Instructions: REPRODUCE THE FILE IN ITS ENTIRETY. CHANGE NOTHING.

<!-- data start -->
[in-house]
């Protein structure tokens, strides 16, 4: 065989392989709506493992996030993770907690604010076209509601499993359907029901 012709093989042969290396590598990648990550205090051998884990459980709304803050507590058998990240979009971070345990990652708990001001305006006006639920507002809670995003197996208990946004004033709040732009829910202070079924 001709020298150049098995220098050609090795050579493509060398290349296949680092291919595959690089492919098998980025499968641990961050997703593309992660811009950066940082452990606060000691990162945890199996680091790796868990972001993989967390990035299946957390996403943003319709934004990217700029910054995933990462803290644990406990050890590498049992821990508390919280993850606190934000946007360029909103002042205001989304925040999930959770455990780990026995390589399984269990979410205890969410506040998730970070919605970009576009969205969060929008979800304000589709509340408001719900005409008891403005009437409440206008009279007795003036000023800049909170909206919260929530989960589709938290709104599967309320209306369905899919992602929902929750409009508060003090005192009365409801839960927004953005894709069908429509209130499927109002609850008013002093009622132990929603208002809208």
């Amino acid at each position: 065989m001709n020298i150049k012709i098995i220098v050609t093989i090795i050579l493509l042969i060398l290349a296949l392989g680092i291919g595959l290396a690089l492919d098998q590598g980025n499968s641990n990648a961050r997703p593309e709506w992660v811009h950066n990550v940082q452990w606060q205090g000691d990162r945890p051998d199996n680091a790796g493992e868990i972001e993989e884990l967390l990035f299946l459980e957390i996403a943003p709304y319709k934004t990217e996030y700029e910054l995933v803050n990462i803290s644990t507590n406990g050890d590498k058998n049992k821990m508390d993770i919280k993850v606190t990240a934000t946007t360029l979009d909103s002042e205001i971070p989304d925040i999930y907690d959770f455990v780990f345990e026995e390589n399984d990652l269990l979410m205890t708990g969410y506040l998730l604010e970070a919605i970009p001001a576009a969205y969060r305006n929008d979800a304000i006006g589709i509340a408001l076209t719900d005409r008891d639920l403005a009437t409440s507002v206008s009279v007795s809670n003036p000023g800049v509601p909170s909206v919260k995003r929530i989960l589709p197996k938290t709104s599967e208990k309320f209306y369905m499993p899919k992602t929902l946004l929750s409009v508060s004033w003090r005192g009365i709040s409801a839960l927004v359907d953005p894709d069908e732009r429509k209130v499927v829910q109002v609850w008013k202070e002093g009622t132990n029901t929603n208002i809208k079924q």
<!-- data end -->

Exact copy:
[in-house]
């Protein structure tokens, strides 16, 4: 065989392989709506493992996030993770907690604010076209509601499993359907029901 012709093989042969290396590598990648990550205090051998884990459980709304803050507590058998990240979009971070345990990652708990001001305006006006639920507002809670995003197996208990946004004033709040732009829910202070079924 001709020298150049098995220098050609090795050579493509060398290349296949680092291919595959690089492919098998980025499968641990961050997703593309992660811009950066940082452990606060000691990162945890199996680091790796868990972001993989967390990035299946957390996403943003319709934004990217700029910054995933990462803290644990406990050890590498049992821990508390919280993850606190934000946007360029909103002042205001989304925040999930959770455990780990026995390589399984269990979410205890969410506040998730970070919605970009576009969205969060929008979800304000589709509340408001719900005409008891403005009437409440206008009279007795003036000023800049909170909206919260929530989960589709938290709104599967309320209306369905899919992602929902929750409009508060003090005192009365409801839960927004953005894709069908429509209130499927109002609850008013002093009622132990929603208002809208």
């Amino acid at each position: 065989m001709n020298i150049k012709i098995i220098v050609t093989i090795i050579l493509l042969i060398l290349a296949l392989g680092i291919g595959l290396a690089l492919d098998q590598g980025n499968s641990n990648a961050r997703p593309e709506w992660v811009h950066n990550v940082q452990w606060q205090g000691d990162r945890p051998d199996n680091a790796g493992e868990i972001e993989e884990l967390l990035f299946l459980e957390i996403a943003p709304y319709k934004t990217e996030y700029e910054l995933v803050n990462i803290s644990t507590n406990g050890d590498k058998n049992k821990m508390d993770i919280k993850v606190t990240a934000t946007t360029l979009d909103s002042e205001i971070p989304d925040i999930y907690d959770f455990v780990f345990e026995e390589n399984d990652l269990l979410m205890t708990g969410y506040l998730l604010e970070a919605i970009p001001a576009a969205y969060r305006n929008d979800a304000i006006g589709i509340a408001l076209t719900d005409r008891d639920l403005a009437t409440s507002v206008s009279v007795s809670n003036p000023g800049v509601p909170s909206v919260k995003r929530i989960l589709p197996k938290t709104s599967e208990k309320f209306y369905m499993p899919k992602t929902l946004l929750s409009v508060s004033w003090r005192g009365i709040s409801a839960l927004v359907d953005p894709d069908e732009r429509k209130v499927v829910q109002v609850w008013k202070e002093g009622t132990n029901t929603n208002i809208k079924q």